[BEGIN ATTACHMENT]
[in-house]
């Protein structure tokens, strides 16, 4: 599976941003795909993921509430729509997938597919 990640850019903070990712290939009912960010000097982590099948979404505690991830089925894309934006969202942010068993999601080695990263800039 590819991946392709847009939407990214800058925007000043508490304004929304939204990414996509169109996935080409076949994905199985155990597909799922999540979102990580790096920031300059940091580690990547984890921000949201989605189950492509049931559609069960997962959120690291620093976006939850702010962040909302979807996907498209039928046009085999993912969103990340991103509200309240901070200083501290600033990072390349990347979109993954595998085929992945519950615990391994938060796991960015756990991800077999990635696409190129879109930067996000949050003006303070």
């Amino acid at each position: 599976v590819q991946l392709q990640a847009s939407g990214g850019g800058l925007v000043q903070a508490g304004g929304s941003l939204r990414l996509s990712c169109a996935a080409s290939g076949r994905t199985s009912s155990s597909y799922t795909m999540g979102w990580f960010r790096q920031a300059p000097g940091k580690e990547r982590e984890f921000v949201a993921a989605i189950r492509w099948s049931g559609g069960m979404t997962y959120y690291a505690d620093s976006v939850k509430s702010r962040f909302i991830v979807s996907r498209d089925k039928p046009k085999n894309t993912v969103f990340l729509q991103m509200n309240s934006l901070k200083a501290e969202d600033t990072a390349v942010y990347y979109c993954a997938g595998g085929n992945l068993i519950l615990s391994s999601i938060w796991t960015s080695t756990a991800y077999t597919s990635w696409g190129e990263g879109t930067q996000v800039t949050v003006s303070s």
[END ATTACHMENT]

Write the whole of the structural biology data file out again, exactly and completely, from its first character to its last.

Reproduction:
[in-house]
């Protein structure tokens, strides 16, 4: 599976941003795909993921509430729509997938597919 990640850019903070990712290939009912960010000097982590099948979404505690991830089925894309934006969202942010068993999601080695990263800039 590819991946392709847009939407990214800058925007000043508490304004929304939204990414996509169109996935080409076949994905199985155990597909799922999540979102990580790096920031300059940091580690990547984890921000949201989605189950492509049931559609069960997962959120690291620093976006939850702010962040909302979807996907498209039928046009085999993912969103990340991103509200309240901070200083501290600033990072390349990347979109993954595998085929992945519950615990391994938060796991960015756990991800077999990635696409190129879109930067996000949050003006303070």
């Amino acid at each position: 599976v590819q991946l392709q990640a847009s939407g990214g850019g800058l925007v000043q903070a508490g304004g929304s941003l939204r990414l996509s990712c169109a996935a080409s290939g076949r994905t199985s009912s155990s597909y799922t795909m999540g979102w990580f960010r790096q920031a300059p000097g940091k580690e990547r982590e984890f921000v949201a993921a989605i189950r492509w099948s049931g559609g069960m979404t997962y959120y690291a505690d620093s976006v939850k509430s702010r962040f909302i991830v979807s996907r498209d089925k039928p046009k085999n894309t993912v969103f990340l729509q991103m509200n309240s934006l901070k200083a501290e969202d600033t990072a390349v942010y990347y979109c993954a997938g595998g085929n992945l068993i519950l615990s391994s999601i938060w796991t960015s080695t756990a991800y077999t597919s990635w696409g190129e990263g879109t930067q996000v800039t949050v003006s303070s």